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• Providers order appropriate prescriptions from pharmacy of patient's choice • Access health coaches •certified Helps employees avoid inconvenient and costly trips to urgent care and emergency rooms General Medical • Expert guidance and review of with conditions by a medical professional • Exercise-based treatment plans monitoring and support

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• Helps employeeslast avoid inconvenient costly trips to urgent care and emergency rooms • Programs four to eightand weeks Mental and Health • Expert guidance review of conditions by a• medical professional Unlimited 24/7 access to virtual care with licensed providers

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, and HealthiestYou Although the dataprovider contained in personalized this document hasprograms been produced from sources believed to be reliable (as • Expert-developed that include nutritional guidance, customofmeal • Providers order appropriate prescriptions from patient's choice completeness, legality, reliability, or usefulness any information. Teladoc Health, occur Inc., shall not be held anythe improper or pharmacy On average, first sessions with providers within 7 days -liable nationally, average wait • Select from a• listing ofoflicensed mental health providers and reschedule with thefor same plans, shopping guides, and bility for anyone’s use ofprovider the information. Further, of datamore derived from otherissources not constitute an endorsement time for aninclusion in-person mental health session at leastdoes 25 days and can take months General Medical ss of information obtained from other sites. HealthiestYou is now part of Teladoc Health, the global leader in virtual care. Teladoc • On average, first sessions with providers occur within 7 days - nationally, the average wait • Helps employees avoid inconvenient and costly trips to urgent care and emergency rooms ncluding but not limited Neck and Back Care

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nally, the average wait n take months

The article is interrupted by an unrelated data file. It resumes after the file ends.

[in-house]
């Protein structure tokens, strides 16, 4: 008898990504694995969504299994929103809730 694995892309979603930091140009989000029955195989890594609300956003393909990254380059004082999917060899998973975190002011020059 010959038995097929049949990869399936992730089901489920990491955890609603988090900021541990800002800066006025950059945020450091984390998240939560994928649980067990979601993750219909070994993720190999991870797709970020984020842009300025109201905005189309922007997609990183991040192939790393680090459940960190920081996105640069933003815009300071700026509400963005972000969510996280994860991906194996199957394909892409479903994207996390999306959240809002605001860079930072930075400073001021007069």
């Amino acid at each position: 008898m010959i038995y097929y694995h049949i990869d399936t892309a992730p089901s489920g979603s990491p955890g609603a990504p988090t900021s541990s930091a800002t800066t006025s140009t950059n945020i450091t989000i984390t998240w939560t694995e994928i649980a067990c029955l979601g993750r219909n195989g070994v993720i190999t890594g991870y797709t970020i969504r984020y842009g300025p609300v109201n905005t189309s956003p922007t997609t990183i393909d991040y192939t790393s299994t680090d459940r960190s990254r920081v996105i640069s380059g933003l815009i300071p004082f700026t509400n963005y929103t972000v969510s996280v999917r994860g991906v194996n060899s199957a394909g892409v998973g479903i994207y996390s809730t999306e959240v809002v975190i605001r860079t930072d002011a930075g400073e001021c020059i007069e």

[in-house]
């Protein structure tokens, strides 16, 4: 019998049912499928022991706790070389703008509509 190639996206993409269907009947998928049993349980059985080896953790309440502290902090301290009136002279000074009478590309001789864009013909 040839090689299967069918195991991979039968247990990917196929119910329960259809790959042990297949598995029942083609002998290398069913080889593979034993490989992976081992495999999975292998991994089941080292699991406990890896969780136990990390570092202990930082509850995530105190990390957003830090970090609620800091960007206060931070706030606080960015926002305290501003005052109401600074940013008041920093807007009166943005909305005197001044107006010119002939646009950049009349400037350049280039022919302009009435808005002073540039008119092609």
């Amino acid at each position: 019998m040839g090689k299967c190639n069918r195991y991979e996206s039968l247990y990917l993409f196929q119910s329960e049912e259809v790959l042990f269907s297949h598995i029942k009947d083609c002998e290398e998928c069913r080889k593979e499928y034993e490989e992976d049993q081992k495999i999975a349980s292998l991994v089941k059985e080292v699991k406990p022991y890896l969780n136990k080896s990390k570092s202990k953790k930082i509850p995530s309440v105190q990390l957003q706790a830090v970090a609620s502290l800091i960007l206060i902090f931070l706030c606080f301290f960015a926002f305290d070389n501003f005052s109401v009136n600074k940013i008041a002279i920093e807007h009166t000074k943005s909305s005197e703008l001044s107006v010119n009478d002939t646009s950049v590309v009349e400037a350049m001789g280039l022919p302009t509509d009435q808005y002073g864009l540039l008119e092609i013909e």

time for an in-person mental health session is at least 25 days and can take months

• Expert guidance and review of conditions by a medical professional

dance, custom meal

• Access certified health coaches Neck and Back Care • Exercise-based treatment plans withHealth monitoring and support Mental • Programs last four to eight weeks • Access certified health coaches

Go month to www.oregonrla.org/healthsolutions.html to learn more ployee per includes the entire family • Select from a listing of licensed mental health providers and reschedule with the same Go to • Exercise-based treatment plans with monitoring and support and sign up! Nutrition Counseling provider • Programs last four care to eight with weeks 24/7 access to virtual licensed providers • Expert-developed personalized programs that include nutritional guidance, custom meal OregonRLA.org/HealthSolutions • On average, first sessions with providers occur within 7 days nationally, the average wait plans, shopping guides, and more Counseling time for an in-person mental health session is at least 25 days and can take months s or hiddenNutrition charges • Expert-developed personalized programs that include nutritional guidance, custom meal to learn more and sign up! plans, shopping guides, and more one or video visits

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from sources believed to be reliable (as shall not be held liable for any improper or sources does not constitute an endorsement h, the global leader in virtual care. Teladoc

Neck and Back Care

Teladoc Health, Inc., encompasses consumer brands: Teladoc, Best Doctors, Advance Medical, and HealthiestYou Although the data contained in this document has been produced from sources believed to be reliable (as referenced herein), no warranty expressed or implied is made regarding accuracy, adequacy, completeness, legality, reliability, or usefulness of any information. Teladoc Health, Inc., shall not be held liable for any improper or incorrect use of the information described and/or contained herein and assumes no responsibility for anyone’s use of the information. Further, inclusion of data derived from other sources does not constitute an endorsement by Teladoc Health, Inc. It is the responsibility of the user to evaluate the content and usefulness of information obtained from other sites. HealthiestYou is now part of Teladoc Health, the global leader in virtual care. Teladoc Health, Inc., on its own behalf and on behalf of its affiliates and/or wholly owned subsidiaries including but not limited